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image Image 1 for SM (109) volume 74/140 (110) volume 74/139 (111) volume 74/141
image Image 2 for SM (109) volume 74/140 (110) volume 74/139 (111) volume 74/141
image Image 3 for SM (109) volume 74/140 (110) volume 74/139 (111) volume 74/141
  • image Image 1 for SM (109) volume 74/140 (110) volume 74/139 (111) volume 74/141
  • image Image 2 for SM (109) volume 74/140 (110) volume 74/139 (111) volume 74/141
  • image Image 3 for SM (109) volume 74/140 (110) volume 74/139 (111) volume 74/141

Reference number

SM (109) volume 74/140 (110) volume 74/139 (111) volume 74/141

Purpose

Design for the later south Transfer Office, 1821 (3)

Aspect

109 Longitudinal section 110-111 Plan and longitudinal section

Scale

(109-111) bar scale

Inscribed

109 Section through centre of New 4 Pr Cent Office, The Bank of England 110-111 Section on the line A.B., New 4 per Cent Office, The Bank of England, A and B

Signed and dated

(109, 111) 1821

Hand

Soane office

Notes

Drawing 109 shows a longitudinal section, through the end bays and central aisle. The drawing shows three springing points of fluted pier-arches and lunette windows above the arches. Some pencil additions to the left hand side show decorative mouldings in the arch's spandrels and a Greek-key pattern moulding between arch and lunette. Soane must have decided on the plan of three aisles and four central stone piers much earlier than 1821 (indeed, the model was the same for the later south-east Transfer Office, designed in 1818). The section itself was probably copied from an earlier drawing or reused in order to design the interior decoration.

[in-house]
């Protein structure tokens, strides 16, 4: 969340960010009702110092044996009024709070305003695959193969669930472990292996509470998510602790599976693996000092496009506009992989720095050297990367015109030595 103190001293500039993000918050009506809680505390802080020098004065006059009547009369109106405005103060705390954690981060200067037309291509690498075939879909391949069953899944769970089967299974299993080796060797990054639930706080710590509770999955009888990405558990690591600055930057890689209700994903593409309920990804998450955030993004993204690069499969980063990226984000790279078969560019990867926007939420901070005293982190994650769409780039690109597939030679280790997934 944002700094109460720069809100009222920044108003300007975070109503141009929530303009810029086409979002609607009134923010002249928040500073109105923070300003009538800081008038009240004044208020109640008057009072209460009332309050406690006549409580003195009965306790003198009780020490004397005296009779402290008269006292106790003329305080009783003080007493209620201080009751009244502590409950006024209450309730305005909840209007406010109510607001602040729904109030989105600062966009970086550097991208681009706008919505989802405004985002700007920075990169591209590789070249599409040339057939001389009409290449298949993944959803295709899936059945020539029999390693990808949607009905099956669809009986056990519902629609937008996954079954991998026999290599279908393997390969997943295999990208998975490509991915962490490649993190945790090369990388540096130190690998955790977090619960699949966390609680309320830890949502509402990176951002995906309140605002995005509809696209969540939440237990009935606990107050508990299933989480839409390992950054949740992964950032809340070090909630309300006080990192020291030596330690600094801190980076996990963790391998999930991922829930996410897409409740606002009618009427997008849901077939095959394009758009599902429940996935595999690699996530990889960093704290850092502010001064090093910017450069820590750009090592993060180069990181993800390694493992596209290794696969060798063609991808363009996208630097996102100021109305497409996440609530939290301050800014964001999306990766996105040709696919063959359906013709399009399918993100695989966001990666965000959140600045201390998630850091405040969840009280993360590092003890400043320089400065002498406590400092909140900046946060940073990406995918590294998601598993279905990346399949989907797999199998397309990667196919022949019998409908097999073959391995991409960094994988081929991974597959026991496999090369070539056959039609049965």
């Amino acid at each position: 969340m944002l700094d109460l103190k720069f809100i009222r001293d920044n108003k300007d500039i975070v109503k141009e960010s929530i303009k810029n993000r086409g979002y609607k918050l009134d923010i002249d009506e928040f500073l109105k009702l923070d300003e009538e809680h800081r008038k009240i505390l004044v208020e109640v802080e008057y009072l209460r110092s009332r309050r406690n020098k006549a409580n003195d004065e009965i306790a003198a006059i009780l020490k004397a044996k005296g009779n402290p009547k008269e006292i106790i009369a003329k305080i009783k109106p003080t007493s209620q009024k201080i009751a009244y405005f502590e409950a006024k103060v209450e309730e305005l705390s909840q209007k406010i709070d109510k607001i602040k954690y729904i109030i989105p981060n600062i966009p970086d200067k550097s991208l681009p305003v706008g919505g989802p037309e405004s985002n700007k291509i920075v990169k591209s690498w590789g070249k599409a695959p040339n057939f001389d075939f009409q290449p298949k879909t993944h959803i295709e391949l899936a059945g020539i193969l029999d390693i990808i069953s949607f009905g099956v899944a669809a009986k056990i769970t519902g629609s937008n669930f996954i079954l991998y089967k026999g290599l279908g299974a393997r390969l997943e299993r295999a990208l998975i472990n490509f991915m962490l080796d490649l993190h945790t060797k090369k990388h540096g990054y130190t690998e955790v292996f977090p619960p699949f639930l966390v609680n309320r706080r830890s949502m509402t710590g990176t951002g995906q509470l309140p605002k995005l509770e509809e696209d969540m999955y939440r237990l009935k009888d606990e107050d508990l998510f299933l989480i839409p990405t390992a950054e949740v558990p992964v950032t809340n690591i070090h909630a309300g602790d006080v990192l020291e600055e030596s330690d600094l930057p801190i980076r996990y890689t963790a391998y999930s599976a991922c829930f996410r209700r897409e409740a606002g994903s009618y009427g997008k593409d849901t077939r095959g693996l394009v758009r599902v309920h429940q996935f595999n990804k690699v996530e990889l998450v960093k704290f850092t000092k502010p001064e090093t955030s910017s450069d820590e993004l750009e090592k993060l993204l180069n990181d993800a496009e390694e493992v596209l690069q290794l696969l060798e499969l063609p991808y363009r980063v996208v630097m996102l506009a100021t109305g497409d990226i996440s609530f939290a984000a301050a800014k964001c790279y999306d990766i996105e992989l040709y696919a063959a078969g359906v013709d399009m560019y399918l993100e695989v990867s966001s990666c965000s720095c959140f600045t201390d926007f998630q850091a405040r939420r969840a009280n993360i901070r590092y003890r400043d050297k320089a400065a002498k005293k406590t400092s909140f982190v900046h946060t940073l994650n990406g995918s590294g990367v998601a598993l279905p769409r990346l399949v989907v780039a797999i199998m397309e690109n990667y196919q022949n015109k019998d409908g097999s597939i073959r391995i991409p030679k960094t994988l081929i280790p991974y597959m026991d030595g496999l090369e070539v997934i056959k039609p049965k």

Drawing 110 shows a similar aspect to drawing 109, though facing the opposite wall (the north wall, with door leading to Rotunda). The plan underneath the section shows the line (A-B) that the section is cut across. As shown on the general plan (see overall plan), the north-west corner of the later south Transfer Office was slightly cut across by a passageway into the Rotunda.

Drawing 111 appears to be a copy of drawing 110, again showing the section line on the plan below. Further detail has been added to the section in pencil, showing the position of the paneling (which was very similar to that used in the later south-east Transfer Office, drawing 85).

Level

Drawing

Digitisation of the Drawings Collection has been made possible through the generosity of the Leon Levy Foundation

If you have any further information about this object, please contact us: drawings@soane.org.uk

Sir John Soane's collection includes some 30,000 architectural, design and topographical drawings which is a very important resource for scholars worldwide. His was the first architect’s collection to attempt to preserve the best in design for the architectural profession in the future, and it did so by assembling as exemplars surviving drawings by great Renaissance masters and by the leading architects in Britain in the 17th and 18th centuries and his near contemporaries such as Sir William Chambers, Robert Adam and George Dance the Younger. These drawings sit side by side with 9,000 drawings in Soane’s own hand or those of the pupils in his office, covering his early work as a student, his time in Italy and the drawings produced in the course of his architectural practice from 1780 until the 1830s.

Browse (via the vertical menu to the left) and search results for Drawings include a mixture of Concise catalogue records – drawn from an outline list of the collection – and fuller records where drawings have been catalogued in more detail (an ongoing process).